Films viewed in April in chronological order, with director, year of release and my rating (out of 10); starred titles are re-watches:

The Treasure of The Sierra Madre (John Huston, 1948) 9

En El Septimo Día (Jim McKay, 2017) 8

Cowboys (Anna Kerrigan, 2020) 6

The Hall Runner (Guy Maddin, 2014) 6

Sunset Song (Terence Davies, 2015) 6

Pink Narcissus (James Bidgood, 1971) 8

Marina Abramovic: The Artist Is Present (Matthew Akers, 2012) 7

To Live (Zhang Yimou, 1994)* 10

The Fever (Maya Da-Rin, 2019) 7

Barb and Star Go To Vista Del Mar (Josh Greenbaum, 2021) 7

Starlet (Sean Baker, 2012) 9

Lines of the Hand (Maddin, Evan Johnson, Galen Johnson, 2015) 5

Family Romance LLC (Werner Herzog, 2019) 6

Ashes (Apichatpong Weerasethakul, 2012) 7

Always Shine (Sophia Takal, 2016) 6

No Fear, No Die (Claire Denis, 1990) 7

Come Back To The 5 & Dime, Jimmy Dean, Jimmy Dean (Robert Altman, 1982)* 8

Quo Vadis, Aida? (Jasmila Zbanic, 2020) 10

Pepi, Luci, Bom (Pedro Almodovar, 1980) 6

Spanky: To The Pier and Back (Maddin, 2008) 6

In The Soup (Alexandre Rockwell, 1992)* 7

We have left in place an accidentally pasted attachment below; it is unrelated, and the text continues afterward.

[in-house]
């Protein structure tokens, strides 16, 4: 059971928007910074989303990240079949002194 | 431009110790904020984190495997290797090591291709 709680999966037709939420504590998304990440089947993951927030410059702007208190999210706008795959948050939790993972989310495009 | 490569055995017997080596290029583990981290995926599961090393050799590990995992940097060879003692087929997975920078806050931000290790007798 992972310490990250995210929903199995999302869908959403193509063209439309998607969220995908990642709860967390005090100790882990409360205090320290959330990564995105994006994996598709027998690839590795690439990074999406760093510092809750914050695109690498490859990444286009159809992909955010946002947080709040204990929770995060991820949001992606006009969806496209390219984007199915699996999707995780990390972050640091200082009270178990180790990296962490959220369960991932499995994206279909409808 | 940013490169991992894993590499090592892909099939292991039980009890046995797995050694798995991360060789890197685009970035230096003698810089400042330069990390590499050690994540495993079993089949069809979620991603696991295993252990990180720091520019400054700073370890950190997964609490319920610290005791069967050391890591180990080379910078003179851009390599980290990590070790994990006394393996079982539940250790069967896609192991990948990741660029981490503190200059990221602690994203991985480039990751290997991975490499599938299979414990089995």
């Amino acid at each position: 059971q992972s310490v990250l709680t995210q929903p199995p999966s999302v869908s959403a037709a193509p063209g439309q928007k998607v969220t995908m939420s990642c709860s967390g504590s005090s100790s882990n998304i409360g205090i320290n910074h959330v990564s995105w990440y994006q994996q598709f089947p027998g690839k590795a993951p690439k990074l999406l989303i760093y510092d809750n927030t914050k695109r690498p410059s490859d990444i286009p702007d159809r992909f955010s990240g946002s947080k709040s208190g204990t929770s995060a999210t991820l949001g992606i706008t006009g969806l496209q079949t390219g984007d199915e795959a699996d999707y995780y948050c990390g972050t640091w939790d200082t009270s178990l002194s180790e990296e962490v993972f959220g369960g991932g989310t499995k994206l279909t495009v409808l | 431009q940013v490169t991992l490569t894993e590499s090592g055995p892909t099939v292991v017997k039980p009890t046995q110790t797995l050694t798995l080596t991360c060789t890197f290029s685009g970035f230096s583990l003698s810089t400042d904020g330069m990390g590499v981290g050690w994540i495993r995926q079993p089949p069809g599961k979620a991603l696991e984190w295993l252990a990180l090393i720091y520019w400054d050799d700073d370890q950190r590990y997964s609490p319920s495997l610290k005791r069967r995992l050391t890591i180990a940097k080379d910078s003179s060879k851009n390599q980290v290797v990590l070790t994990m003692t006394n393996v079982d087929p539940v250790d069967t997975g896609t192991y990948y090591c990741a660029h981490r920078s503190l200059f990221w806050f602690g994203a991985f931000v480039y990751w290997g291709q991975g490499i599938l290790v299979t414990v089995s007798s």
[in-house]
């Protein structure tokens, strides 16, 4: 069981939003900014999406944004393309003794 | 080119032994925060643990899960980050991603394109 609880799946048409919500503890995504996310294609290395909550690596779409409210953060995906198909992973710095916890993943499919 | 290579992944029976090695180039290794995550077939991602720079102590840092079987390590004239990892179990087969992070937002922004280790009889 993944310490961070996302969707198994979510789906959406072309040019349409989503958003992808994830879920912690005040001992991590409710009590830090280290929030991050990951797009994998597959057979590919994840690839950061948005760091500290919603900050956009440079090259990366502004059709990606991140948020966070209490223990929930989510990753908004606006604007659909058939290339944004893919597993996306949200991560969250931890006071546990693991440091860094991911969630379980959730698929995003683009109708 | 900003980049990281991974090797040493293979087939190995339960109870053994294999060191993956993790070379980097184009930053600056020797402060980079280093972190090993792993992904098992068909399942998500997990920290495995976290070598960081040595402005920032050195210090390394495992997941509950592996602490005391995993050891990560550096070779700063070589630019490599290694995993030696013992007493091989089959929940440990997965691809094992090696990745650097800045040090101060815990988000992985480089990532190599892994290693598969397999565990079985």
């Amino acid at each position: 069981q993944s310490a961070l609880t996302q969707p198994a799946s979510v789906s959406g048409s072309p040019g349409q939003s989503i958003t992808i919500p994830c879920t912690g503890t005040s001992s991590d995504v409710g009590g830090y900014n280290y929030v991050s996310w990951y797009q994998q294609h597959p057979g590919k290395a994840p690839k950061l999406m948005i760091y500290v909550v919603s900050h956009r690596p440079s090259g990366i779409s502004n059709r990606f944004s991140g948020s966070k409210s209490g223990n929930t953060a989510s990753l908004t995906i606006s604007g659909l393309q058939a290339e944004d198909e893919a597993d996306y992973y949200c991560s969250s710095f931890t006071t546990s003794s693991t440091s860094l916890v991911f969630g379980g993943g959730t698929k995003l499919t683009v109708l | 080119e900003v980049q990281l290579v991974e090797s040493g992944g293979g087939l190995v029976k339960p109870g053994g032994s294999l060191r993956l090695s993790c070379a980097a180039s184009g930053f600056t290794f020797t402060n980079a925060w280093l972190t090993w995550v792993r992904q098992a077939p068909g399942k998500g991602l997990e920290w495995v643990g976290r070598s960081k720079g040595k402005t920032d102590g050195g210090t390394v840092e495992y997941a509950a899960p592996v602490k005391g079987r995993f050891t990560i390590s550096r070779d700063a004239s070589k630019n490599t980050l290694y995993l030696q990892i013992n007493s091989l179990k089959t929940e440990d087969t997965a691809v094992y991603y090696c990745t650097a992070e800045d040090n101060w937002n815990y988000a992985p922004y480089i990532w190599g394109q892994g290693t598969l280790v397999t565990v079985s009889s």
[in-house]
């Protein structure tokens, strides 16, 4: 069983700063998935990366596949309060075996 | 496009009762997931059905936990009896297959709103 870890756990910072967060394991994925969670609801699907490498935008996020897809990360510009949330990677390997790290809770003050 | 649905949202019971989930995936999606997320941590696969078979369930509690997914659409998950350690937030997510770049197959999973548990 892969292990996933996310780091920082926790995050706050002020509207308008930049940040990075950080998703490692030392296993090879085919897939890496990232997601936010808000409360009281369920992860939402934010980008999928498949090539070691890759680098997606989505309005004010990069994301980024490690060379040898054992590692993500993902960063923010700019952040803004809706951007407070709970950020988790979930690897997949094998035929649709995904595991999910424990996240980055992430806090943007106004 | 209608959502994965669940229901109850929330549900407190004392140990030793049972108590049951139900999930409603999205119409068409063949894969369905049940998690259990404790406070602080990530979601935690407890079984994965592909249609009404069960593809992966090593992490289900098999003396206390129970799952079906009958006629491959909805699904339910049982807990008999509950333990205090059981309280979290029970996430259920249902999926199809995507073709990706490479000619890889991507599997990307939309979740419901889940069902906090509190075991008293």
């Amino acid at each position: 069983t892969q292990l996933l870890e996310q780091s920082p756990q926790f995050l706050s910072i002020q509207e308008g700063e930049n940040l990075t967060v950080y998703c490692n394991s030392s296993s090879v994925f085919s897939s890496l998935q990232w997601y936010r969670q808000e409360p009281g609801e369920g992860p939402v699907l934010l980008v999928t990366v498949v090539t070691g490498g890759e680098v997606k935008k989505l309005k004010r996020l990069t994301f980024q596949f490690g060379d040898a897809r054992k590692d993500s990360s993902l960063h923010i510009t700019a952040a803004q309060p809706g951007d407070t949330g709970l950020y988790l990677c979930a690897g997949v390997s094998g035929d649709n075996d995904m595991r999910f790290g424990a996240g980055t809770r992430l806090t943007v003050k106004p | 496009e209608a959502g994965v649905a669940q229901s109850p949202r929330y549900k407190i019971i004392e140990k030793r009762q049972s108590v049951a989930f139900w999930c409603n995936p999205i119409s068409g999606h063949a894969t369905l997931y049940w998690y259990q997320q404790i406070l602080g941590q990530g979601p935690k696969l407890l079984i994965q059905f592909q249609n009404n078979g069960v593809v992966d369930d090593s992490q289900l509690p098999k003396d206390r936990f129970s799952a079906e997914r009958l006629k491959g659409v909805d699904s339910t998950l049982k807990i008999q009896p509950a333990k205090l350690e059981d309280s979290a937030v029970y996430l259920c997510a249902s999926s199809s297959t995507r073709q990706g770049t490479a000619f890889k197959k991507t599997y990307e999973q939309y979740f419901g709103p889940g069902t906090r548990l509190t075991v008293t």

Shanghai Express (Josef von Sternberg, 1932) 6

Days of Being Wild (Wong Kar-wai, 1990)* 8

The Watchmaker of St. Paul (Bertrand Tavernier, 1974) 8

Shiva Baby (Emma Seligman, 2020)* 9

The More You Ignore Me (Keith English, 2018) 5

Nenette and Boni (Claire Denis, 1996) 7

Drugstore Cowboy (Gus Van Sant, 1989)* 8

Blonde Venus (von Sternberg, 1932) 7

The Staggering Girl (Luca Guadagnino, 2019) 4

The Lady Eve (Preston Sturges, 1941)* 10

The Man Who Sold His Skin (Kaouther Ben Hania, 2020) 6

Films Watched, March 2021

A few 10s this month, including one first-time watch, A New Leaf. Elaine May’s 1971 directorial debut, it has the ideal casting of Walter Matthau as a middle-aged trust fund playboy who has spent all his money and must find a wealthy wife in order to continue his accustomed lifestyle. Enter May’s daffy heiress, a klutzy botanist who genuinely (and literally!) falls for Matthau’s scoundrel. I’d heard for years how great this acerbic neo-screwball comedy was; now streaming on Criterion Channel, it did not disappoint, from opening car gag to deliriously wet finale. It also coincided with my reading of Mark Harris’ great new Mike Nichols bio, which naturally delves into his professional relationship with May, who is also deserving of such an extensive overview.